Dubai renter's absent landlord complicates rent and maintenance payments
I signed a contract last year for an apartment and paid in cash. I found the property on Dubizzle as listed by the landlord’s agent. The agent apparently only passed on half of my payment and then left the real estate company. Another person at that company assumed the case, but the landlord is never in the country and has never reimbursed me for any maintenance. The Ejari with the previous tenant was also never cancelled, so I’ve been unable to register my contract and use the building’s facilities. I am leaving the apartment this month and would like to recover the maintenance fees and my security deposit. I’m concerned this won’t happen because the landlord is always gone, and the new agent implies that I don’t have any legal recourse because I paid in cash. This, he claims, renders the transaction illegitimate (I don’t have a physical receipt but I do have documentation and a witness). I think the landlord has clearly been negligent and either he or the real estate company should take responsibility for the bad agent/employee representing their firm. Do I have any leverage to recover my money or am I at the mercy of the erstwhile landlord? MT, Dubai
Responsibility for maintenance of a rented property is often divided into two ways. Any single works required that amounts to less than Dh500 is normally the responsibility of the tenant to pay; any amount over this is the landlord’s responsibility. I hope you kept all receipts of any works carried out on the property so you can show the landlord exactly what has been spent. The deposit is also required to be returned at the end of the contract less any costs related to returning the property in the same condition it was given to you at the start. The difficulty here is that the landlord is often absent as you say, but presumably he does actually live in Dubai.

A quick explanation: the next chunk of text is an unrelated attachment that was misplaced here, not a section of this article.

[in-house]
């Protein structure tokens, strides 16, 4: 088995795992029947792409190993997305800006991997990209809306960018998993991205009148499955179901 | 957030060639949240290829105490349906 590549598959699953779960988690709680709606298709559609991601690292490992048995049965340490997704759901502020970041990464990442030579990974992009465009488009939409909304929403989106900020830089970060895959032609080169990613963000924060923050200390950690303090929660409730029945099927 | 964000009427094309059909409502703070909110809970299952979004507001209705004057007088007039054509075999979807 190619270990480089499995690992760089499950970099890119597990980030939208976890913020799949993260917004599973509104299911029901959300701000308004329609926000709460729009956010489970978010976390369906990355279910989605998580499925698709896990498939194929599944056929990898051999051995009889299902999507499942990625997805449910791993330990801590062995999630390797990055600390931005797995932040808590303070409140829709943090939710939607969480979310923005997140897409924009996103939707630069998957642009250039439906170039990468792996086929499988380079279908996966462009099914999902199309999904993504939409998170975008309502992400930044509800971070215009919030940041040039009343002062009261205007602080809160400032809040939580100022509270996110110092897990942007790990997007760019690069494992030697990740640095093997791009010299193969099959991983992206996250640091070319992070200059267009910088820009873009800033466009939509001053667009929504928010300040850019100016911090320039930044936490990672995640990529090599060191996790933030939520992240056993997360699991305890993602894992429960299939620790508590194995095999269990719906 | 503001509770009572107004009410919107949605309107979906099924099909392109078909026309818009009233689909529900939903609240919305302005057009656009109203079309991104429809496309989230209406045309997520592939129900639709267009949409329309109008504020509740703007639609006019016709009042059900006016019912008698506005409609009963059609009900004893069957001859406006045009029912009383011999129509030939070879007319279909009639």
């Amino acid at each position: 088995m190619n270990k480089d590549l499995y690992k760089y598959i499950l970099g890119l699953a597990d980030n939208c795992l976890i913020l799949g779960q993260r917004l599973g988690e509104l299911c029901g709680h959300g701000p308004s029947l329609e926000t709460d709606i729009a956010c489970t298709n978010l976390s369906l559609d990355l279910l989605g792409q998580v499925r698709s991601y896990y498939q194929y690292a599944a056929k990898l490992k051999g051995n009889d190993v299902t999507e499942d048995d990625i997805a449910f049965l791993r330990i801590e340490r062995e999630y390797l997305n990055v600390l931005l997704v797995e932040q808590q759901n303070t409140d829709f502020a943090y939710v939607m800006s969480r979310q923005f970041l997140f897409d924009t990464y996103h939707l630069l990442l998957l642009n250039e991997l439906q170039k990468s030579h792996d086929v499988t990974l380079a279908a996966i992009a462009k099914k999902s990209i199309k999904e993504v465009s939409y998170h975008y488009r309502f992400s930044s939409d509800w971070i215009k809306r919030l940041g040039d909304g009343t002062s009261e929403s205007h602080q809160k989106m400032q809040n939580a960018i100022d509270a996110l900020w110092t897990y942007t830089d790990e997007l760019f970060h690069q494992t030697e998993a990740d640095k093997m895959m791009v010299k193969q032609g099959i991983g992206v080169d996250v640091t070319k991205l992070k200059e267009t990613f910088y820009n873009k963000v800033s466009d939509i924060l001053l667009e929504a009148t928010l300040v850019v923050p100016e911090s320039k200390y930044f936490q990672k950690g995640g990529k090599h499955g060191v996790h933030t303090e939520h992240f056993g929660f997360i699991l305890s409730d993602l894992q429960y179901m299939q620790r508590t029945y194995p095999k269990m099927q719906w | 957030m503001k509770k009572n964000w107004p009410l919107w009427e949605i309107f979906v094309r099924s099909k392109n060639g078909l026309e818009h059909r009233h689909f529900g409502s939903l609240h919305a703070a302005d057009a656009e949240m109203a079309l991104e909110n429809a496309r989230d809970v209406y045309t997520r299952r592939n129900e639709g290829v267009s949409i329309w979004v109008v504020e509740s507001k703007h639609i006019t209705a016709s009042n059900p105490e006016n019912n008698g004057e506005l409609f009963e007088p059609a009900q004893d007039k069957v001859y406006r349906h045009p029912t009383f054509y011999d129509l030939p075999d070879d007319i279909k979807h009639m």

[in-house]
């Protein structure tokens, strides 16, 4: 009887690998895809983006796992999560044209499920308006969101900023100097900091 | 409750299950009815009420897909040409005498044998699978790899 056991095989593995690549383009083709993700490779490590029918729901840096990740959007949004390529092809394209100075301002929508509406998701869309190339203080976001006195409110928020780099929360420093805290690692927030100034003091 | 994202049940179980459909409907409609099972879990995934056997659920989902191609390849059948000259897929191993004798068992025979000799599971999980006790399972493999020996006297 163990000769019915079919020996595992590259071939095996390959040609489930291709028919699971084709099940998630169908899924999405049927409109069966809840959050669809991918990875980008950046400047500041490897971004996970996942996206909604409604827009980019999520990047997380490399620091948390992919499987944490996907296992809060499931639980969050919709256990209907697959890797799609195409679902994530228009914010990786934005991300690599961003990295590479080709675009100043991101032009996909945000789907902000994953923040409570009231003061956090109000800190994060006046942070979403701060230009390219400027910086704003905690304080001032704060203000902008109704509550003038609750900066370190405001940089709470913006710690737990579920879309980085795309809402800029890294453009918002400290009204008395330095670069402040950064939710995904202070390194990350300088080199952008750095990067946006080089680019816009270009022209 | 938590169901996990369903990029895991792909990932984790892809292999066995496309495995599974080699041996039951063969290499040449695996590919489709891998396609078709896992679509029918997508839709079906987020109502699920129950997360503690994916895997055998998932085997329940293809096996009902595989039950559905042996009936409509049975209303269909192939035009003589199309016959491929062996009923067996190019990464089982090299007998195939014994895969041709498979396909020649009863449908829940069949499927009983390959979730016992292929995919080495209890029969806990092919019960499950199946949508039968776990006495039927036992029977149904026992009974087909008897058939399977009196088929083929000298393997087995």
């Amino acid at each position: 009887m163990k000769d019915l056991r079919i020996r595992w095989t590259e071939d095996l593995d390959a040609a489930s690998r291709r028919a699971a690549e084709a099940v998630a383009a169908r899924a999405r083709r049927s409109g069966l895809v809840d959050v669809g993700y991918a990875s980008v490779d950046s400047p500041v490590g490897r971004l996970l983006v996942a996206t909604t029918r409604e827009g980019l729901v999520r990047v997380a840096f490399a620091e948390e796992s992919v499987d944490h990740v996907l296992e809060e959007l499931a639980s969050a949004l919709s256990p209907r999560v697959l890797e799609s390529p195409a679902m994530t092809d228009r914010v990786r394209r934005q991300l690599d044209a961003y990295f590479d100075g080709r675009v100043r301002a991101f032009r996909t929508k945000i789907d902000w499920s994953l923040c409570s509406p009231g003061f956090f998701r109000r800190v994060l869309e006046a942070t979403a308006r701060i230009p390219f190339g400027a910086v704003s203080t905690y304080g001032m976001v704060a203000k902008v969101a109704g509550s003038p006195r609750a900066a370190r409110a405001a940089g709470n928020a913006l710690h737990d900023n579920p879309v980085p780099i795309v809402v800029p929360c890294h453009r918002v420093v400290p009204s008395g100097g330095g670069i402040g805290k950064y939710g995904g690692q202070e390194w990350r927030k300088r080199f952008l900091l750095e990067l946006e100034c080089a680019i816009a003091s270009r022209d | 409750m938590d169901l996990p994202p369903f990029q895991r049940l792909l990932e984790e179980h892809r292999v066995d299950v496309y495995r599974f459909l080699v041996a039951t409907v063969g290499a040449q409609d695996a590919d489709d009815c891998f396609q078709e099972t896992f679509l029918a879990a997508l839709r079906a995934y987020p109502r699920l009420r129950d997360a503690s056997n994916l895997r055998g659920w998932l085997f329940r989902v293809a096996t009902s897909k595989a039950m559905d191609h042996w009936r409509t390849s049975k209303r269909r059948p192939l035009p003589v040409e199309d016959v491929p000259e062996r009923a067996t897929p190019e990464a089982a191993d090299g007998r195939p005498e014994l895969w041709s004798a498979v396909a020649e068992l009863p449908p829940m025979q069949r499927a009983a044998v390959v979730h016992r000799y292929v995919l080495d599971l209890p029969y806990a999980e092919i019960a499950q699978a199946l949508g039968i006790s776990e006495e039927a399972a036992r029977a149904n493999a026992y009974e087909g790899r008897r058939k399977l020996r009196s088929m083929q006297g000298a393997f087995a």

Filing a case at the rental committee costs 3.5 per cent of the annual rental amount. So you would have to weigh up this cost against the amount you have spent on maintenance that was the landlord’s responsibility and the deposit (if not returned) to see if it is economically worthwhile going down this route. With reference to the fraudulent activity of the original agent, I would definitely suggest you report this to Rera, if nothing else to stop others from thinking this is normal behaviour.
I live in newly built employee accommodation – so new that the district cooling (DC) company has fallen behind schedule and has not yet connected AC to the building (and may not do so for several more months). My employer has installed temporary AC, obviously at some cost. This week, my employer is hoping to recover some of these costs, and is using the DC company calculations to impose demand charges and consumption charges, even though it is not possible to measure the consumption charges without meters. All tenants have been charged using the “low” consumption level created by the DC company regardless of usage. The payment is expected to go to the employer – but there is significant pushback from the residents because of the lack of evidence to justify consumption, and the very high costs imposed. What are our rights here? JM, Dubai
Normally speaking, as part of the accommodation you are entitled to quiet enjoyment of the property in return for paying rent. Given that this residence is offered free as part of your employment, the law is silent as to the strength of the above right. Sadly, there appears to be little you can do other than insist with your fellow workers that the company justifies consumption. Hopefully this scenario is only temporary. The last resort would be to request the company remove you from the collective situation by taking back their temporary A/C units to enable you to buy yourself portable units that you can regulate yourself.
Mario Volpi is the chief sales officer for Kensington Exclusive Properties and has worked in the property industry for the past 32 years in London and Dubai. The opinions expressed in this article are those of the author and they do not reflect in any way those of the institutions to which he is affiliated. It does not constitute legal advice and is provided for information only. Please send any questions to email@example.com.
Follow The National’s Business section on Twitter